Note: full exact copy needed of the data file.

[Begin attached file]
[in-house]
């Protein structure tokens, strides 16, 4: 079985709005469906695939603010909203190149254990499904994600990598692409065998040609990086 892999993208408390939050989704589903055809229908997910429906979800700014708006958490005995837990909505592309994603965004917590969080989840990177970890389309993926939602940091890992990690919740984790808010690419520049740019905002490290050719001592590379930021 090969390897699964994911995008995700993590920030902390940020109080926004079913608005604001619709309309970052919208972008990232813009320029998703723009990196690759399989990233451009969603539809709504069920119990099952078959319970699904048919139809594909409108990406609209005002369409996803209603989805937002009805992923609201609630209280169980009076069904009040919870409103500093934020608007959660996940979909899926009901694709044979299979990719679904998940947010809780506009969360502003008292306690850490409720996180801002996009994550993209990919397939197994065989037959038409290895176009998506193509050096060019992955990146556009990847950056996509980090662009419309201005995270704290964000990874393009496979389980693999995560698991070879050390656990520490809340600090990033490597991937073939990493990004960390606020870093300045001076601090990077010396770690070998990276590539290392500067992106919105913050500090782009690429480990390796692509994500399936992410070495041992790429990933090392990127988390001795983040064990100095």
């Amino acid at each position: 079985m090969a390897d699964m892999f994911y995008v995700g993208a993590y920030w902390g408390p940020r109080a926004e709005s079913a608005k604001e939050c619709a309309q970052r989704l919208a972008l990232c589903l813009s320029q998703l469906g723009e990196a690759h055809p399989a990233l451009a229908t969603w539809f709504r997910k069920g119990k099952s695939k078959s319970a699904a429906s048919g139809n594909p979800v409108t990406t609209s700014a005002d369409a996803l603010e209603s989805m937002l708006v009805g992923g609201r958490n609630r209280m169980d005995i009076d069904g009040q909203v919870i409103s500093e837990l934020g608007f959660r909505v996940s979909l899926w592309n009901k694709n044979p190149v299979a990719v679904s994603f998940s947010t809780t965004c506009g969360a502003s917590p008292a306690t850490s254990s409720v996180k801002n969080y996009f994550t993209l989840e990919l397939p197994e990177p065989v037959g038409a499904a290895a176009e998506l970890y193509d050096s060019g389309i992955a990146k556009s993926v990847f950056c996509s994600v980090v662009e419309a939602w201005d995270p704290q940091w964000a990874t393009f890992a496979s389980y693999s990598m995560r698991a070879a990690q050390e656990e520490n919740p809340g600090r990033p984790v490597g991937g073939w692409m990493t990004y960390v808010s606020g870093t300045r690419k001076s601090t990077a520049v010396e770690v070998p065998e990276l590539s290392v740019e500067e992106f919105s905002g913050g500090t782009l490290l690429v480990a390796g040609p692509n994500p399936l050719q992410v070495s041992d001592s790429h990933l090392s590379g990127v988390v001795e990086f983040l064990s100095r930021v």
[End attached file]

[in-house]
């Protein structure tokens, strides 16, 4: 079985709005469906695939603010909203190149254990499904994600990598692409065998040609990086 892999993208408390939050989704589903055809229908997910429906979800700014708006958490005995837990909505592309994603965004917590969080989840990177970890389309993926939602940091890992990690919740984790808010690419520049740019905002490290050719001592590379930021 090969390897699964994911995008995700993590920030902390940020109080926004079913608005604001619709309309970052919208972008990232813009320029998703723009990196690759399989990233451009969603539809709504069920119990099952078959319970699904048919139809594909409108990406609209005002369409996803209603989805937002009805992923609201609630209280169980009076069904009040919870409103500093934020608007959660996940979909899926009901694709044979299979990719679904998940947010809780506009969360502003008292306690850490409720996180801002996009994550993209990919397939197994065989037959038409290895176009998506193509050096060019992955990146556009990847950056996509980090662009419309201005995270704290964000990874393009496979389980693999995560698991070879050390656990520490809340600090990033490597991937073939990493990004960390606020870093300045001076601090990077010396770690070998990276590539290392500067992106919105913050500090782009690429480990390796692509994500399936992410070495041992790429990933090392990127988390001795983040064990100095």
């Amino acid at each position: 079985m090969a390897d699964m892999f994911y995008v995700g993208a993590y920030w902390g408390p940020r109080a926004e709005s079913a608005k604001e939050c619709a309309q970052r989704l919208a972008l990232c589903l813009s320029q998703l469906g723009e990196a690759h055809p399989a990233l451009a229908t969603w539809f709504r997910k069920g119990k099952s695939k078959s319970a699904a429906s048919g139809n594909p979800v409108t990406t609209s700014a005002d369409a996803l603010e209603s989805m937002l708006v009805g992923g609201r958490n609630r209280m169980d005995i009076d069904g009040q909203v919870i409103s500093e837990l934020g608007f959660r909505v996940s979909l899926w592309n009901k694709n044979p190149v299979a990719v679904s994603f998940s947010t809780t965004c506009g969360a502003s917590p008292a306690t850490s254990s409720v996180k801002n969080y996009f994550t993209l989840e990919l397939p197994e990177p065989v037959g038409a499904a290895a176009e998506l970890y193509d050096s060019g389309i992955a990146k556009s993926v990847f950056c996509s994600v980090v662009e419309a939602w201005d995270p704290q940091w964000a990874t393009f890992a496979s389980y693999s990598m995560r698991a070879a990690q050390e656990e520490n919740p809340g600090r990033p984790v490597g991937g073939w692409m990493t990004y960390v808010s606020g870093t300045r690419k001076s601090t990077a520049v010396e770690v070998p065998e990276l590539s290392v740019e500067e992106f919105s905002g913050g500090t782009l490290l690429v480990a390796g040609p692509n994500p399936l050719q992410v070495s041992d001592s790429h990933l090392s590379g990127v988390v001795e990086f983040l064990s100095r930021v």